A little unconventional, perhaps, but a storage system like this could be very helpful. In addition to displaying your shoes so that you can enjoy them, this shelf has some very practical benefits. For one, it can be mounted at any height. If you struggle with balance or pain, it can be difficult to bend to pick up shoes off the floor. With this option, the shoes can be lifted out of the shelf at any height and carried to your seat to be put on. This option is also easier than systems that require you to fit shoes into cubbies or hang them on hooks, as it requires very little dexterity and coordination to slide them behind the bar (and if you have more than a few pairs of shoes, you could add a series of these shelves–I think it would be a great feature wall!). Plus, the industrial chic look is just lovely.

Coat and Bag Storage

Image shows entryway with wooden coat hook, padded bench with shoe storage, and umbrella stand.
An black door with six panes of glass, a black metal umbrella stand with two umbrellas, and a dark brown wooden seat with shelving for shoes and black padded seat are seen in an entryway. A black metal circular mirror hangs on the wall overhead. A wooden coat hook with square base and straight pegs sits against the wall, with white leather purse, straw hat with black ribbon, and beige jacket hanging from the hooks.

Coat trees have somewhat fallen out of favor, but for space-saving and ease of use, it doesn’t get much better! A coat tree takes up an incredibly small footprint, leaving plenty of space to navigate the entryway without tripping over clutter. It can also hold several jackets, bags, or accessories. In terms of pain, mobility, or other physical challenges, it takes almost no effort to remove or replace a coat on the simple branches of the coat tree. And the varying heights mean that coats can be hung at any level, making them accessible from a standing position or from a wheelchair.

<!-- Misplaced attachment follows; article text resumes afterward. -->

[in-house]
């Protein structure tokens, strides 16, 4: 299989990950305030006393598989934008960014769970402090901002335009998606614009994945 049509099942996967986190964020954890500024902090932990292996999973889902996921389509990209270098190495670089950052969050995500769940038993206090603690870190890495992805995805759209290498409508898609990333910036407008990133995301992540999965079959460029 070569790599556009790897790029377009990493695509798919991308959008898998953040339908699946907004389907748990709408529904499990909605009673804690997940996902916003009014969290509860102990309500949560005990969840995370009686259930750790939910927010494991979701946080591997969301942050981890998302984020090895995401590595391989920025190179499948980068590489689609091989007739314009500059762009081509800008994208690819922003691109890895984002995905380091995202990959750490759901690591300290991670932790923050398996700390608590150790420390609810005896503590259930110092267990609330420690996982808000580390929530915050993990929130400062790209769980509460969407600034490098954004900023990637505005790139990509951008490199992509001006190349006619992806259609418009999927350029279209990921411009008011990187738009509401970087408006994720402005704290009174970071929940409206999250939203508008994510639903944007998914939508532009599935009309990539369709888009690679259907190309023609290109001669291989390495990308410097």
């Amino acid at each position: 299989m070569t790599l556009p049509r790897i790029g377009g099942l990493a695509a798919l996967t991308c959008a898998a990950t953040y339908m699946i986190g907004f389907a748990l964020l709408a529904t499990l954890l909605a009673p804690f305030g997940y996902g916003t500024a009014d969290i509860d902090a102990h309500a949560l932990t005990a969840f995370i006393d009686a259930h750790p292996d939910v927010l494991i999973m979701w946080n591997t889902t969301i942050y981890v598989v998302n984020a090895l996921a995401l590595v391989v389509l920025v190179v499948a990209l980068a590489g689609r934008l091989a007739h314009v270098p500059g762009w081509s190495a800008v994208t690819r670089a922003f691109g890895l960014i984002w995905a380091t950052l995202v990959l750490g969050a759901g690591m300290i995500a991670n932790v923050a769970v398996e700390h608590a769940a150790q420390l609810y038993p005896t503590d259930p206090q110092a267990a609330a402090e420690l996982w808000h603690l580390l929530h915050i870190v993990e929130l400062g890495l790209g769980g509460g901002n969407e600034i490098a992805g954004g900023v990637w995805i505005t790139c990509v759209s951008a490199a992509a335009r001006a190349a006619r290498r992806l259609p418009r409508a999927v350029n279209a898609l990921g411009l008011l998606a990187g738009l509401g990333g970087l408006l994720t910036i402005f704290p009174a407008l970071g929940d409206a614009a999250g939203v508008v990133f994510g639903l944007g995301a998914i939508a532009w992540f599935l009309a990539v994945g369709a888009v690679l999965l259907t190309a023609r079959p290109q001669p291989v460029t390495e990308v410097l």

Image shows four wooden coat hooks hung on a wall.
Image shows a white wall with four wooden coat hooks secured with two brass screws each. The fourth left hook holds a knitted gray scarf and we see the top of a brown leather backpack hanging from the second hook.

Nothing really beats a coat hook for all-around simplicity and versatility. They can be hung in any space, at any height. They come in every color, shape, and size under the sun. They’re easy to use without requiring much dexterity, and larger designs such as this can hold coats, bags, backpacks, or just about anything you need to have handy on your way out of the house. For easy access from a wheelchair or for younger children, they can even be hung at a lower height (just be mindful that this can be a safety issue if children can get caught up in them, and there can be a potential for injury if they’re hung in a place where people might bump into them).

Image of wooden cabinet system with four cubbies and cupboard doors.
Image shows a light blonde wood cabinet system with four cubbies. The doors are flat with cutout on vertical aspect of door as handles. The far left cubby is open slightly to reveal a blue, yellow, and red child’s backpack.

For the endless collection of purses, work bags, backpacks, and other things, a locker system is a workable solution. Each person could have their own cubby. Handles like this would be easy to operate without the need to grip, and the unit could be mounted at any height from floor height to above the head. Locker systems come in a variety of colors, materials, shapes, and sizes, so it’s possible to find one that fits your decor perfectly! Look for solid, sturdy construction that can hold up to frequent use, easy-to-grip handles, and enough space to store the items that clutter up your entryway.

Cane and Mobility Device Storage

Image of woven wooden umbrella stand.
Image shows a tall, narrow woven medium brown wood umbrella stand against a white background.